In a previous post I talked a little about the importance of being honest with yourself as you undertake any business creation.
For the solo entrepreneur, especially (because you are the business), it is critical that you begin on solid ground – not taking anything for granted, not overestimating your abilities, time you’ll have available for the business, or your customer market potential.
You can’t afford to keep a closed eye to any one of the many business realities that can be evaluated up front so you don’t lose a lot of time or money traveling down a dead end.
By asking questions at the outset, you are forced into analyzing, researching, and evaluating the information at hand in order to come up with honest answers that will lead to your business being planted on solid ground.
Otherwise, you may cripple your business output at a later time because you ignored, or chose to “skim over” some critical details that might have influenced your decision to even move forward at the outset.
Sometimes, the realities ignored or not uncovered, can be fixed later on – but often at a great cost in time and money.
My experience is this: as a solo business owner, it is best to go into your new venture with very few surprises lurking in the shadows.
You will avoid a lot of patching up later, second-guessing, and looking over your shoulder for the next unpleasant reality to hit if you try to anticipate the variables of your operation honestly at the outset.
There are many questions you can jot down on a business “to know” list in the beginning. Here are just a few to get you started.
1. Why am I going into business? What do I expect to gain? How will I know when I’m successful? What kind of monetary return am I looking for? How long do I expect this business to last? What is my exit strategy that I’m putting into place?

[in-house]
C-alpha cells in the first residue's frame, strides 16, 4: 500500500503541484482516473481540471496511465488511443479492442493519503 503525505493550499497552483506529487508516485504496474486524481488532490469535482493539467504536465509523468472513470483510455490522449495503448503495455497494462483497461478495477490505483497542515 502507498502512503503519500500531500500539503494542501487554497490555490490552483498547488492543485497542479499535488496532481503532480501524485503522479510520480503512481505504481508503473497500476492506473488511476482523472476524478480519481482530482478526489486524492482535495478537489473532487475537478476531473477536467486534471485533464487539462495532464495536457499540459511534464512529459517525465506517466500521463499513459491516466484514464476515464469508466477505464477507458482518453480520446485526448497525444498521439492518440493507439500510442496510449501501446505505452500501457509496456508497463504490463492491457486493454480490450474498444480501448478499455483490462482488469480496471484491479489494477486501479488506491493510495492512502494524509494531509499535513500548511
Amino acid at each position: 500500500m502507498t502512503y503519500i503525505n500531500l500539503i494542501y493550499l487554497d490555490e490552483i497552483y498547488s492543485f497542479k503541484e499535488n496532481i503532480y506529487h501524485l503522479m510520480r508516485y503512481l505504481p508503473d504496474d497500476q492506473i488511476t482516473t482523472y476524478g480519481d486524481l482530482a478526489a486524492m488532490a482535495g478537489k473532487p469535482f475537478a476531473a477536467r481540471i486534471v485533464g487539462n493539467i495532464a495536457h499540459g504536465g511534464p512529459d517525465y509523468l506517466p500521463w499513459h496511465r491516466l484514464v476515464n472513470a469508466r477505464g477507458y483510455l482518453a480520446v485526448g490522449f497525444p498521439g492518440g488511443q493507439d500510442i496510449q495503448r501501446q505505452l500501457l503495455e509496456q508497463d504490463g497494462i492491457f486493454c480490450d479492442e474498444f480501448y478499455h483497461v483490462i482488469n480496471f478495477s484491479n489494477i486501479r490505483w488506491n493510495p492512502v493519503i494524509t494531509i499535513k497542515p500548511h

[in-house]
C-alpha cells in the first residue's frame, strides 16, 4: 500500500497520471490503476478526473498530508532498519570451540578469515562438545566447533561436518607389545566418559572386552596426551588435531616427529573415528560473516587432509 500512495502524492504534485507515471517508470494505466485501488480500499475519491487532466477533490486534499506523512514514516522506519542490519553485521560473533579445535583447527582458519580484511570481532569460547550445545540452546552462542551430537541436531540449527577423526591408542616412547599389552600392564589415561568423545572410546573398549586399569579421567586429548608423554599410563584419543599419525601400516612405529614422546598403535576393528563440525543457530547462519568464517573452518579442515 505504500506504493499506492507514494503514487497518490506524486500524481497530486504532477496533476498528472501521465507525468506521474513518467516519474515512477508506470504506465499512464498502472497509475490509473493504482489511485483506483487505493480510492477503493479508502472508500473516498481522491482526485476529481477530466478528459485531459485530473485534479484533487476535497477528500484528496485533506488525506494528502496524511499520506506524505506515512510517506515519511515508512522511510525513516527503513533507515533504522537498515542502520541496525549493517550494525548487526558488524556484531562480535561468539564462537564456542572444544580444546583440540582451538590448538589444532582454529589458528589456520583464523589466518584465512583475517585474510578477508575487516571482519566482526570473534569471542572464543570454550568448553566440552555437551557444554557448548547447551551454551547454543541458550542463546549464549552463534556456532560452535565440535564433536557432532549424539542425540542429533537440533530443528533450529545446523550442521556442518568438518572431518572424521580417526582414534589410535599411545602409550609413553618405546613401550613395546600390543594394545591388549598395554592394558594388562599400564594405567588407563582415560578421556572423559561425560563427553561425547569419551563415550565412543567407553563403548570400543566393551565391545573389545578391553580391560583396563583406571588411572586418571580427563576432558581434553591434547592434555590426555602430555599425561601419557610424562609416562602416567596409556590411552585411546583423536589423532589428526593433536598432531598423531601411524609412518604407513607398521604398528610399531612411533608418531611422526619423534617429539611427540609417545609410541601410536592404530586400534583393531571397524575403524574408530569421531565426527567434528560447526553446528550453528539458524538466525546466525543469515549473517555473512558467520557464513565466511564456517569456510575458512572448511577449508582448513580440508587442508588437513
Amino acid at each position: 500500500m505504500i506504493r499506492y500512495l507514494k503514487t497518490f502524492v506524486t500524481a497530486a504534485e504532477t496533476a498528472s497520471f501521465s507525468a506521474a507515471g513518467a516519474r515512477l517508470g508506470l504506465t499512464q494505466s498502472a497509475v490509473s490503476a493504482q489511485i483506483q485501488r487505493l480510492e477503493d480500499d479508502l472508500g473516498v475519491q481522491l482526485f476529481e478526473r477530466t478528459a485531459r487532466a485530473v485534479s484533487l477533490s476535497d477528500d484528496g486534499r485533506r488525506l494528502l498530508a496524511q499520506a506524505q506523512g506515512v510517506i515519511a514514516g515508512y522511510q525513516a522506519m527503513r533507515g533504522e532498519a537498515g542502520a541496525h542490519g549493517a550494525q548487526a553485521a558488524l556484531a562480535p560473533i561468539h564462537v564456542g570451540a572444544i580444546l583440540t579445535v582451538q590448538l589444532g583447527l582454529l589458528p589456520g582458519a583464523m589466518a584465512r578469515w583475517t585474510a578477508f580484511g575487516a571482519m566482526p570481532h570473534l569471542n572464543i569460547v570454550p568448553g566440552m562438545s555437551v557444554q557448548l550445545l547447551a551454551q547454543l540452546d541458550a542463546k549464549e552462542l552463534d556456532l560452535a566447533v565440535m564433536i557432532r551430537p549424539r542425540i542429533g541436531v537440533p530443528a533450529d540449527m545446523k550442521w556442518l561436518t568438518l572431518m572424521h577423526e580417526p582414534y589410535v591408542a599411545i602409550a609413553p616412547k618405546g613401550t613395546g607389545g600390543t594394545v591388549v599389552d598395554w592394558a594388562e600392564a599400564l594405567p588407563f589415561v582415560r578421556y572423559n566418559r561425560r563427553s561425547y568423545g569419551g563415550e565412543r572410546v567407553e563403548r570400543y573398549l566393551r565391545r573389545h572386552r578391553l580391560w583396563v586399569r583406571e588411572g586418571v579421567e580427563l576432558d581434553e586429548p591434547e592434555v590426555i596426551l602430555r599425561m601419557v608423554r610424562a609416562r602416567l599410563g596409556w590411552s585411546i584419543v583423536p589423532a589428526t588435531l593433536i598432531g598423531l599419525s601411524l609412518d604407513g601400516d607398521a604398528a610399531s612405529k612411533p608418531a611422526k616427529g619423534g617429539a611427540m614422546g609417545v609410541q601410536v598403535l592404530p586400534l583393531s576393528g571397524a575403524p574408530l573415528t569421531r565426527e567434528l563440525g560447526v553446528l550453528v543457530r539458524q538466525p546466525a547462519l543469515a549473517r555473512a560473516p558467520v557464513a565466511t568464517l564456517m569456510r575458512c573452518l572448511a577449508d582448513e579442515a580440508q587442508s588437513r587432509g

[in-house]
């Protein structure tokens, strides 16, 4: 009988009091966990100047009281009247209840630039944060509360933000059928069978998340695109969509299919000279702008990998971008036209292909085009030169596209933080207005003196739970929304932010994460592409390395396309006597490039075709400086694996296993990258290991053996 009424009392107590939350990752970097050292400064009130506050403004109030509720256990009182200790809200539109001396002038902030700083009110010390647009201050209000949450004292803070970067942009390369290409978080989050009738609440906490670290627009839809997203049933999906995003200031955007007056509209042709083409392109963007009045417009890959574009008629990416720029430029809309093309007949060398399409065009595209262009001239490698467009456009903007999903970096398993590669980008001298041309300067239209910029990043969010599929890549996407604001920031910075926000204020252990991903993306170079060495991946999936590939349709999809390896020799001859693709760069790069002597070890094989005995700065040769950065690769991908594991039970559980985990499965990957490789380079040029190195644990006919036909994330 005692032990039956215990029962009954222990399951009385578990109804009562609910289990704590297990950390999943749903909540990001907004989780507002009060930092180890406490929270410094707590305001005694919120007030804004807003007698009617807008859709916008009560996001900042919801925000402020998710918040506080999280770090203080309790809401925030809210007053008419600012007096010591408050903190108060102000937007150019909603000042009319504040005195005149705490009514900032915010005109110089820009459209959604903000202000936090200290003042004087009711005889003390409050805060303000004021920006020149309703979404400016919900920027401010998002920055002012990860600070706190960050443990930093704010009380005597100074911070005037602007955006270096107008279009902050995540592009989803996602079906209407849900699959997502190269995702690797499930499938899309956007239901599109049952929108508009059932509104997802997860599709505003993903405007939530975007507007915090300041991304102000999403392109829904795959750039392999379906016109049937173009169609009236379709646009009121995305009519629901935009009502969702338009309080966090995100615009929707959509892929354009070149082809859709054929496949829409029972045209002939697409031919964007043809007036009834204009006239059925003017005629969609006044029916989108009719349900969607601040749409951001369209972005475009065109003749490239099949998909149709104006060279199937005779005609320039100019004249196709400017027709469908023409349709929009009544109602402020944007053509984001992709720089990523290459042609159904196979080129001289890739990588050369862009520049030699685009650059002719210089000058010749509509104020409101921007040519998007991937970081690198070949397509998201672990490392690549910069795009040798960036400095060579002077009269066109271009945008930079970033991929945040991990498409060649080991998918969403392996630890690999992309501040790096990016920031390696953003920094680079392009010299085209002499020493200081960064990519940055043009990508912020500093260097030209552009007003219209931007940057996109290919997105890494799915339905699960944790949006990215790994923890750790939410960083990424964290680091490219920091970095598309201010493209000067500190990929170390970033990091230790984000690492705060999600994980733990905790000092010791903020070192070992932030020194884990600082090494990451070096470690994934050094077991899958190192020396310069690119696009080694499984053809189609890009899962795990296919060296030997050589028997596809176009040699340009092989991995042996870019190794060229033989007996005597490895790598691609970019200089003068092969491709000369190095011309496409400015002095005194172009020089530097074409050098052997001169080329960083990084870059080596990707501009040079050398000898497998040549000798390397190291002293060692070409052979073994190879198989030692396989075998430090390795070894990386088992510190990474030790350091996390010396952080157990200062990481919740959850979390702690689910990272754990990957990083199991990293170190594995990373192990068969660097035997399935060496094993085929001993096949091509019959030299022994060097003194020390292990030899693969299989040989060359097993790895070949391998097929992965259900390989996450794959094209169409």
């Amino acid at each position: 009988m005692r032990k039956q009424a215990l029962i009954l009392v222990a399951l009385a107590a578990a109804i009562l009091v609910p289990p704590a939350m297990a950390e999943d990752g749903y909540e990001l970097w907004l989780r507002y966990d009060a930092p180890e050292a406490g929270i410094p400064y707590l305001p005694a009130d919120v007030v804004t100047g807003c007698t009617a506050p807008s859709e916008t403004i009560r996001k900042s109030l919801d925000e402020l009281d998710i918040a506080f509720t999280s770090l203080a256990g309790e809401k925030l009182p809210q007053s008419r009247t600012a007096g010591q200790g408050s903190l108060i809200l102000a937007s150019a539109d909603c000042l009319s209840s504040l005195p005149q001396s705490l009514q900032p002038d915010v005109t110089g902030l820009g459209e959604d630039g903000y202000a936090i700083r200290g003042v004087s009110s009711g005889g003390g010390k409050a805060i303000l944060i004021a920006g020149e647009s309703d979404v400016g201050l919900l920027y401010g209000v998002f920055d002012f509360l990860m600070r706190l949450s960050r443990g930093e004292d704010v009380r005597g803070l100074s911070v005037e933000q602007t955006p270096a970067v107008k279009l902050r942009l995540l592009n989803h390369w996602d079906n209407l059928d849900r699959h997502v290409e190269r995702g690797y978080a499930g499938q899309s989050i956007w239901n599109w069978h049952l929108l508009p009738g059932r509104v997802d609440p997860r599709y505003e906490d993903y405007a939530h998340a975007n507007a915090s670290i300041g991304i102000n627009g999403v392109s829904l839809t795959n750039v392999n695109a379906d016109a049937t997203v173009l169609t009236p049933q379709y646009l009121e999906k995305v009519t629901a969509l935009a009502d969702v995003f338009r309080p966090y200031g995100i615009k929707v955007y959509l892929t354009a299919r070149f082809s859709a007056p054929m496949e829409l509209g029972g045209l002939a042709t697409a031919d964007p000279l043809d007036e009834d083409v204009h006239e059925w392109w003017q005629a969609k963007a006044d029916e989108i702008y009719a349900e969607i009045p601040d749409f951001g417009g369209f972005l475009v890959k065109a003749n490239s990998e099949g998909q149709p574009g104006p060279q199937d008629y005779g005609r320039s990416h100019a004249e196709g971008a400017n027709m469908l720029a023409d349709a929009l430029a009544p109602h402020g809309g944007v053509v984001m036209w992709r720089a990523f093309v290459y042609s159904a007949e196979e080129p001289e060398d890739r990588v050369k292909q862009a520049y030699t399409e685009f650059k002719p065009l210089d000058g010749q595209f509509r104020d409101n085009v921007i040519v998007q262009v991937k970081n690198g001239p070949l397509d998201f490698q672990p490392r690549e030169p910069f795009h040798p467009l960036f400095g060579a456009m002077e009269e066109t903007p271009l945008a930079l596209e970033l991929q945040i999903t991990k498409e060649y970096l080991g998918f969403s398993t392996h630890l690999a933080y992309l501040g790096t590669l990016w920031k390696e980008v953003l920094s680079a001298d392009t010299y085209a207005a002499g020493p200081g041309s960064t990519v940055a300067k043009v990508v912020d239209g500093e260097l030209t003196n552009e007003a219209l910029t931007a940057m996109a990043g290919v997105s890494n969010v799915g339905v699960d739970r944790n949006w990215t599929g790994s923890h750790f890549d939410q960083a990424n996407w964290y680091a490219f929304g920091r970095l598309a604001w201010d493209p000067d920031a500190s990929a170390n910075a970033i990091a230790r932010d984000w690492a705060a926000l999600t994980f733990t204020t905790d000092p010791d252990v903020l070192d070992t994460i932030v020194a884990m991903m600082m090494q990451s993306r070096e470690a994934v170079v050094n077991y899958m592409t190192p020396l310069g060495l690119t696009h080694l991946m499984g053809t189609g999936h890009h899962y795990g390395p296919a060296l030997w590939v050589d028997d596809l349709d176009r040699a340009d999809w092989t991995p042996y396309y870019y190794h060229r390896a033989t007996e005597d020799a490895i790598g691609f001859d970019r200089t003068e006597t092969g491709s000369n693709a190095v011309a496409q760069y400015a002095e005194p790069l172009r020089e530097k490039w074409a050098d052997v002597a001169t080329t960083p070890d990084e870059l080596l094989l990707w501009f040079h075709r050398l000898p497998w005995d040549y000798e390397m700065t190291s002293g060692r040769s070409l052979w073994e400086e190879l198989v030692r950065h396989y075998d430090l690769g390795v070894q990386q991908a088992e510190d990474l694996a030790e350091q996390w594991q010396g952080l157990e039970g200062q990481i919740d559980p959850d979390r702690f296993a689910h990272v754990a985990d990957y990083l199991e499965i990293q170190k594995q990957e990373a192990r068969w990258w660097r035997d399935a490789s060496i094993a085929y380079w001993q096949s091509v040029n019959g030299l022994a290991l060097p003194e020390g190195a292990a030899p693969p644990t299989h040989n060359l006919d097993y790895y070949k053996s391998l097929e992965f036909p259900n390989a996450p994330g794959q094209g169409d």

2. What do I know about this business? Am I qualified or can I become an expert in order to provide my clients with valuable information, products or services?
3. How much personal investment am I prepared to make in this business? (Think time, money, stress, late night and weekend hours, time away from my family or other important activities, etc.) Opportunity costs are always an important consideration for any major undertaking.
4. What is the specific targeted prospect pool like? What is the level of competition for my service? What kind of loyalty, or “hold” do my direct competitors have on the customers I am going after?
5. Is this business legal, ethical, moral, etc? Are there any problems or existing stereotypes with this niche, or is it a field that attracts scam artists and low-lifes? (If you sell a bulk mailing product or service, for example, are you ready to deal with those that consider you a spammer already?)
6. Does this field require any special training, degrees, credentials, or licenses? If you are going to recommend investments and securities, for instance, are you properly licensed?
7. What are the barriers to entry in this field, if any? Do I have products or services that are not easily knocked-off (cloned)? (By the way, the more your information business includes personal insights and experiences, the fewer competitors you’ll have stealing your ideas and going up against you in direct competition.)
8. Do I have sufficient material and ideas to carry me beyond the first few years of product or information development?
9. What will it take on a daily basis to manage my business and am I prepared to give that kind of persistent day-to-day effort?
10. What will it cost to market my business? (This is an extremely important, but tough question to answer. It’s very likely your business success will depend on your ability to understand the truth about this question.) As all business owners understand, marketing can be a seriously large black hole where dollars evaporate into thin air!
Marketing is everything in a small business.
Understand that the more specific you can be in your questions above, the deeper you will be forced to research and evaluate up front in order to find “good” and sound answers . . . probably a very good thing for your peace of mind and the business bottom line later on.
To your online business success,